1) Embrace uncertainty

I’ve always considered my impatience a strength because it’s forced me to learn things quickly but it’s not a great trait for BD. You need to be professionally persistent. Calling or emailing someone everyday makes you look desperate and guarantees a way to be moved to the spam folder.

2) Love the grind

The thought of figuring out the stakeholders at the target account and how we can get their attention gets me fired up. If you treat this like a day job, you’ll be mediocre or fail miserably.

3) Know your workflow

Productivity is key to working smart. Since I’m a morning person, I realized that I get more done in the first half of the day so I started my days earlier. I use Salesforce tasks to remind me the people I need to reach out to on that particular day.

4) Find out what works, do more of it

Once you stumble upon a certain messaging or call routine that works, keep repeating it. Don’t try to fix what’s working. Copy 99% and improve on the 1%.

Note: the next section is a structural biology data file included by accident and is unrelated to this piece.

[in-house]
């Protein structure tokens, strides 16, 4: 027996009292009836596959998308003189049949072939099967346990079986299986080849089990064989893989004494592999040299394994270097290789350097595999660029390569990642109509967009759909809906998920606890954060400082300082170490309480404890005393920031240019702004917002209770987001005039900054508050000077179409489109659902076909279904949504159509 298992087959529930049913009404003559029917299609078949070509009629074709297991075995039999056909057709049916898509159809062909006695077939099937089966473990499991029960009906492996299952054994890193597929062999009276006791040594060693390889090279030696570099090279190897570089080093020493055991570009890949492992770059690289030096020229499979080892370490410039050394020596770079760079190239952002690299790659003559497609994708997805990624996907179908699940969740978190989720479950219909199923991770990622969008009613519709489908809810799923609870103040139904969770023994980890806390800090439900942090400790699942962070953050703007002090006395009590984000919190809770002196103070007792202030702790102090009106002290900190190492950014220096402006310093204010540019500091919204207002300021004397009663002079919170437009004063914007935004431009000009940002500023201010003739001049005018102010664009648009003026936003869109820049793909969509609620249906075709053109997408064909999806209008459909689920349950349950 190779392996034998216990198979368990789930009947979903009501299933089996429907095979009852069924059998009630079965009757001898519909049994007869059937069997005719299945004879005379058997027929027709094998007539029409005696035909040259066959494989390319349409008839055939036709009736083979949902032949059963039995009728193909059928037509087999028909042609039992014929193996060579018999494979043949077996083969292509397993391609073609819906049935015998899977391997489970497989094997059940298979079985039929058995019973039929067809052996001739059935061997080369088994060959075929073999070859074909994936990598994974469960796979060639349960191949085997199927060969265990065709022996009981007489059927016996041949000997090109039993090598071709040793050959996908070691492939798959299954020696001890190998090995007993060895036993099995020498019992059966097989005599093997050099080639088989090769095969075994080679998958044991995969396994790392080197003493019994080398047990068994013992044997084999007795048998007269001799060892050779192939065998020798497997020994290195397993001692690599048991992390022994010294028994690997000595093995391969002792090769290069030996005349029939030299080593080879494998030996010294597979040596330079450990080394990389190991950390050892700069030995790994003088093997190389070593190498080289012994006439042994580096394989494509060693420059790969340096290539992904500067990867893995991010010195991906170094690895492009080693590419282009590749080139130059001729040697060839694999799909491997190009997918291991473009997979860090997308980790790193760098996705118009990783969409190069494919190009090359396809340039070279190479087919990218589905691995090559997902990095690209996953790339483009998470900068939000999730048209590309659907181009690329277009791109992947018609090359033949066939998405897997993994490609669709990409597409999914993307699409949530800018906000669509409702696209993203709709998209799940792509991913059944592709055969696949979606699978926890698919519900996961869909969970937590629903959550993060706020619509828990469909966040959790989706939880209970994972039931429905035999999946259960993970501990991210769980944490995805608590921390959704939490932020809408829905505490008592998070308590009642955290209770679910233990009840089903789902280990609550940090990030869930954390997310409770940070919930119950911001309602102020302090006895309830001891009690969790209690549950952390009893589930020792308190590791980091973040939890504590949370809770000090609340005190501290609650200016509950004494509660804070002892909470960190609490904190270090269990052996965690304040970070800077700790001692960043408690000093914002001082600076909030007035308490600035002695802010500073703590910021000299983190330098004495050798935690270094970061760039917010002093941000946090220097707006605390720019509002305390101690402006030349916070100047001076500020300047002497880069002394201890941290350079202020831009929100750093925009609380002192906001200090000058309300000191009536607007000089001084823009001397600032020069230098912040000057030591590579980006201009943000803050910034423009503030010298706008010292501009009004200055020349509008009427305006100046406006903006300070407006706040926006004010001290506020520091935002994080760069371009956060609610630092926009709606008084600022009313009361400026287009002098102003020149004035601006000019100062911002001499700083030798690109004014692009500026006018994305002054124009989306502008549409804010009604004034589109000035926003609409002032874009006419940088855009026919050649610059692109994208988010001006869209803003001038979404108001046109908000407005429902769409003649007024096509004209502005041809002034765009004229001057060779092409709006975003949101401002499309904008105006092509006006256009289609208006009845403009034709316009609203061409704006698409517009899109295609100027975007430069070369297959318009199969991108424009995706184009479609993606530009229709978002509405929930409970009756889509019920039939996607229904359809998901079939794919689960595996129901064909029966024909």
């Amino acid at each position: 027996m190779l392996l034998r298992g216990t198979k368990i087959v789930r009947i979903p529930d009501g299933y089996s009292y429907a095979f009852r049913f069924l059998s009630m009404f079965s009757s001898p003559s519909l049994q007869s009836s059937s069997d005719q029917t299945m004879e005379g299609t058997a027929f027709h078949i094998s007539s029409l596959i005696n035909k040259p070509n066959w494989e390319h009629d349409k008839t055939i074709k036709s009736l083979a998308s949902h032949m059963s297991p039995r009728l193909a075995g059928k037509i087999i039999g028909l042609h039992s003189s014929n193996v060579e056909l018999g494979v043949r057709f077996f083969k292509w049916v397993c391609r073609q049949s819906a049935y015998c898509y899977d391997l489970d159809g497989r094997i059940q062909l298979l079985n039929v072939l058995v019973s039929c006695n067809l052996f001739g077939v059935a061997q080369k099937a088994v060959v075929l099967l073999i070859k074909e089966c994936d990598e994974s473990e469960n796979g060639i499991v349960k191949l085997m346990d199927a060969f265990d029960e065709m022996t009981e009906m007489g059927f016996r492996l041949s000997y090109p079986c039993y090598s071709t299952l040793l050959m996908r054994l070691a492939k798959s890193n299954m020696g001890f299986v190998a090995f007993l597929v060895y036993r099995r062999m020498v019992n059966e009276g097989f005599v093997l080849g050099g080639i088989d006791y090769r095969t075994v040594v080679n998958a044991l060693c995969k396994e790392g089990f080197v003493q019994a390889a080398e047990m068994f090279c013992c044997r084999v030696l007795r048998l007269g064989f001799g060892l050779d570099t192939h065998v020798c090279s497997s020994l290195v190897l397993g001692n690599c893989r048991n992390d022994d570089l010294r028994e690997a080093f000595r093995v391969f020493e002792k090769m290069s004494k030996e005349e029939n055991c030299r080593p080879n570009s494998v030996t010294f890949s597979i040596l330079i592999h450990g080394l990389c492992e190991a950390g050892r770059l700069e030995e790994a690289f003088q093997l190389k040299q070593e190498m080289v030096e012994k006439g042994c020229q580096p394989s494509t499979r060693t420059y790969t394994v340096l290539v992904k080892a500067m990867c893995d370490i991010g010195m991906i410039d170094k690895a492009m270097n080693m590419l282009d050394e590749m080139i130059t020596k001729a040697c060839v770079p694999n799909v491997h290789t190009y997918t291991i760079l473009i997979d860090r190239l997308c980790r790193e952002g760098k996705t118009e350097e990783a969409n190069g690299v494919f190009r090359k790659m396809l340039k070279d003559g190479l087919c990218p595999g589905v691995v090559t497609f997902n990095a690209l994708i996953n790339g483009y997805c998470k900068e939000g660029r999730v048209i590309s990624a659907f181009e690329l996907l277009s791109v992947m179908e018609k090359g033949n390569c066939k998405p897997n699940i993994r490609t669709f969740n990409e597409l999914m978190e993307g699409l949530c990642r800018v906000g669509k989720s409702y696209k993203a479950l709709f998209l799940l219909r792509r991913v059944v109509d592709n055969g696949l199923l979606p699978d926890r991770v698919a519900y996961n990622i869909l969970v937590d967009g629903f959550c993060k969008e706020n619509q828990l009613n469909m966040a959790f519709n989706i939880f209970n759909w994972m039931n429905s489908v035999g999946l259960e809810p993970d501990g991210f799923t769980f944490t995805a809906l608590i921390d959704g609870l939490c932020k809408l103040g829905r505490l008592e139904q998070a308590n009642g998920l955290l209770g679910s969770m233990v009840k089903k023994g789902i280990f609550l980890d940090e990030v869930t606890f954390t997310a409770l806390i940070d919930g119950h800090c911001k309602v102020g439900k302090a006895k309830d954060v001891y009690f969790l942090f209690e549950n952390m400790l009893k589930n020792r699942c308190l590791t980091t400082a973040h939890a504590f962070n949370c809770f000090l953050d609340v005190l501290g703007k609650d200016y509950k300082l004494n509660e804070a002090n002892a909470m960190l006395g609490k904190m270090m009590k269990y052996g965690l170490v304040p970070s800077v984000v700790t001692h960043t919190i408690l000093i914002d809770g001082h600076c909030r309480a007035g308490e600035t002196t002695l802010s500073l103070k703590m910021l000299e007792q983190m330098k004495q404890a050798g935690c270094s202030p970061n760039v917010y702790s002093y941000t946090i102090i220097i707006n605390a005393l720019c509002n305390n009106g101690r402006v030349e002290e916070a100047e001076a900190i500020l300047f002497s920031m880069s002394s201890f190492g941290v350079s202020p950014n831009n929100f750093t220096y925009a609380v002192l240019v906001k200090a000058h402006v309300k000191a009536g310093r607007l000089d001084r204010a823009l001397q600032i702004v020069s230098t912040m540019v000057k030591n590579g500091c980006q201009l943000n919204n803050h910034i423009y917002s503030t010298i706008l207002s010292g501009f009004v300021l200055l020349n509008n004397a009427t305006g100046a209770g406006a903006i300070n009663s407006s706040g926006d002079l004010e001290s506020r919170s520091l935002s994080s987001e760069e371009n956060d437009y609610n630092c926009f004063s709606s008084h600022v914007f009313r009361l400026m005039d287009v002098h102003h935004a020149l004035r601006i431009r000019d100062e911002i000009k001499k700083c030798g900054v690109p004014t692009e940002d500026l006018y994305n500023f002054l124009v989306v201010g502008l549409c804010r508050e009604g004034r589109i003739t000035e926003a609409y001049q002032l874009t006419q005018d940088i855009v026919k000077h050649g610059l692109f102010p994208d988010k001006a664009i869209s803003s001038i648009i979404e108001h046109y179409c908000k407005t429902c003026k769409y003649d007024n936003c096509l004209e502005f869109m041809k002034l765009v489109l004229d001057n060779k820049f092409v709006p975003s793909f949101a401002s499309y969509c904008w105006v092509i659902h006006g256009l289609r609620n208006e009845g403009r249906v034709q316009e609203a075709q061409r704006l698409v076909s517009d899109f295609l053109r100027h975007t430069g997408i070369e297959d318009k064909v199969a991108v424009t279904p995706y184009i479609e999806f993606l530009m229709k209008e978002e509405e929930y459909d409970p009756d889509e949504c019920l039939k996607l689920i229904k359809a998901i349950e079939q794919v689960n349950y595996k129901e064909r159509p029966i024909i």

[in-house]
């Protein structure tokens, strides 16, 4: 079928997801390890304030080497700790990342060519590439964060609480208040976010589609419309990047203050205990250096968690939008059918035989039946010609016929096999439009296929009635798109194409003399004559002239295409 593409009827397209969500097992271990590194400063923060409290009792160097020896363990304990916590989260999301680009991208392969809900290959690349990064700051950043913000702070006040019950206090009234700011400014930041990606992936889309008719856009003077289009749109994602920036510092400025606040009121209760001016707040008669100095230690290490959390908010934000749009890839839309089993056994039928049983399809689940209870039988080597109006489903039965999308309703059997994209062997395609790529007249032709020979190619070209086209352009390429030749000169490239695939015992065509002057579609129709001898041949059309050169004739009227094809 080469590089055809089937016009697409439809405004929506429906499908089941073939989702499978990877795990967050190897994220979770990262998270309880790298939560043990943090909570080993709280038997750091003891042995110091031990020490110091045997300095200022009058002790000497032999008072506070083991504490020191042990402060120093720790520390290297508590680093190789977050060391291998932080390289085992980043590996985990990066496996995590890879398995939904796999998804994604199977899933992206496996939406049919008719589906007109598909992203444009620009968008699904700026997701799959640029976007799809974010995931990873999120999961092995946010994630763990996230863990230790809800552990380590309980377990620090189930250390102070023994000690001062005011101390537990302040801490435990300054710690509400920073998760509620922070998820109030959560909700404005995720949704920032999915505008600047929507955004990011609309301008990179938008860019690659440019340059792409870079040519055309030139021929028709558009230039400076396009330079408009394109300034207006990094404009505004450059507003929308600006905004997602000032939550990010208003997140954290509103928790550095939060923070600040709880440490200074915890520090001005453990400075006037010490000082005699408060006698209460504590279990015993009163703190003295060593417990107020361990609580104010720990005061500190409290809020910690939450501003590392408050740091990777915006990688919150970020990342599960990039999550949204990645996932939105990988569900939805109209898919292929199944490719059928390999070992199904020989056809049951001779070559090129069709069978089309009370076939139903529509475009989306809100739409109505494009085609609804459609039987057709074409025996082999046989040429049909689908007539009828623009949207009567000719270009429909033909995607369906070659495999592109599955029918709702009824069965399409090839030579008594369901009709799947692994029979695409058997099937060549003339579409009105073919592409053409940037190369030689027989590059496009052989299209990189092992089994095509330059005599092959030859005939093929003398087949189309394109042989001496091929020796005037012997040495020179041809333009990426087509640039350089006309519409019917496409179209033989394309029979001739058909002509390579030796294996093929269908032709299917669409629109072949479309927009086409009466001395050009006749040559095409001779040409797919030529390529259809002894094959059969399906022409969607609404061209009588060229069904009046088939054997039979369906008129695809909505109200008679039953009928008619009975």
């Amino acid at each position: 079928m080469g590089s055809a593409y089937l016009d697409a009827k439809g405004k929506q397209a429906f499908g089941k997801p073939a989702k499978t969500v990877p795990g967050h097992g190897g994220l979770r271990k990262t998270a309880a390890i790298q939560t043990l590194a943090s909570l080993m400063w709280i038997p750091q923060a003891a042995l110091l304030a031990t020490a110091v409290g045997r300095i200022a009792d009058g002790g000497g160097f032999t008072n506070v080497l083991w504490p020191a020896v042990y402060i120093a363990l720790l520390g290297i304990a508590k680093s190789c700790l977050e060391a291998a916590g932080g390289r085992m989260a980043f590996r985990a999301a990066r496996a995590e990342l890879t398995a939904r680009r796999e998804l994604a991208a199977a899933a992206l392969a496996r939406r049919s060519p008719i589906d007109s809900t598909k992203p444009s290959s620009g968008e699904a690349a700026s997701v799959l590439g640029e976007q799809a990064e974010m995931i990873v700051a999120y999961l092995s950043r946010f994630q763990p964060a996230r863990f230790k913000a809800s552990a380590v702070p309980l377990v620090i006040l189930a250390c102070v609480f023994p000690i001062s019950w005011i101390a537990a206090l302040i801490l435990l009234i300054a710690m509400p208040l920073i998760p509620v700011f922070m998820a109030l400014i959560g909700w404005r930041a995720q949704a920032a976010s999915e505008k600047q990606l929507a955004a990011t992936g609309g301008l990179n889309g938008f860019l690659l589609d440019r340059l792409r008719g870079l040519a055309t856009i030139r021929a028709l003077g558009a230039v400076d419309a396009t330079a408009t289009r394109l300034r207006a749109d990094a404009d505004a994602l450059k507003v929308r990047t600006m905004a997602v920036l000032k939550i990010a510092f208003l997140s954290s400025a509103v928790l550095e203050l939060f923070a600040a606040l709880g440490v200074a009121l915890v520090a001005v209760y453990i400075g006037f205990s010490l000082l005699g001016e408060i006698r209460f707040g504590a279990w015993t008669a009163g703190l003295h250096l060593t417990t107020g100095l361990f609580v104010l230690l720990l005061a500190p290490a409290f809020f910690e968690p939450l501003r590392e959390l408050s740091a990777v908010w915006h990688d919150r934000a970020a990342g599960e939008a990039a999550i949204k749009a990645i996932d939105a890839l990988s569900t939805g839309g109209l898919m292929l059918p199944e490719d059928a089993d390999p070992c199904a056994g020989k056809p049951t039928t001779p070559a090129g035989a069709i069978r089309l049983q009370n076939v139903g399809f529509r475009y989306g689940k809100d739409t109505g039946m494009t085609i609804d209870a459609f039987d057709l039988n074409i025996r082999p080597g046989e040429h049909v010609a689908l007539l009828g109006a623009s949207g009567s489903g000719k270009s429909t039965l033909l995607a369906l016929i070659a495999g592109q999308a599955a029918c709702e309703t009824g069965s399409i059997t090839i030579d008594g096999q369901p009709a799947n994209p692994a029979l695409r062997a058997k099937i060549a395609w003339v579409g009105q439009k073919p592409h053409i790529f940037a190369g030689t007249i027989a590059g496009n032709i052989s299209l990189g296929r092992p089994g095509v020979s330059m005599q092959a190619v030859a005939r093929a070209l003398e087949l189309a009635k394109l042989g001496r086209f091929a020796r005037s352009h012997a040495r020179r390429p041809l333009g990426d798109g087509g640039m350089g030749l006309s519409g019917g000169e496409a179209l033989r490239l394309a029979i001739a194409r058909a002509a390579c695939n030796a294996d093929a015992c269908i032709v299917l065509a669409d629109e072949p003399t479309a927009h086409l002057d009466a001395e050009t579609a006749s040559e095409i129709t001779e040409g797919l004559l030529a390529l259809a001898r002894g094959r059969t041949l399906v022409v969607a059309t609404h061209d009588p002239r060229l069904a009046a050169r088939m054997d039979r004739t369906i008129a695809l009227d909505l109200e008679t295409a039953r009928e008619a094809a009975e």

5) Create your own hypothesis and keep testing

If you expect to get results doing what everyone else is doing, you’re not going to be exceed your goals. After testing various methods of outreach, I quickly realized that emailing would be the best way to secure meetings with stakeholders instead of using cold calling.

5) Go high or go home

If you provide a B2B product or service, you need to try going directly to the C/VP/Director level folks or else you’ll waste countless hours with someone who doesn’t have the power to make or influence decisions.

6) Sell business outcomes, not features

Businesses are not looking to buy your shiny features or functionalities. You need to show how you can help them improve their team, job or the bottomline.

7) Be human

Treat people the way you expect to be treated. No one wants to read an email or a phone call that sounds like a robot.

8) Find a work/life balance

Life’s not a race, it’s a marathon. If you don’t shut off for a certain hours in the day, you’ll burn yourself out and eventually result in poor performance at work.

9) You don’t get what you don’t ask for

Whether it’s a meeting with a stakeholder or asking for a next step, you need to be constantly testing your limits. If you never ask, the answer is always no.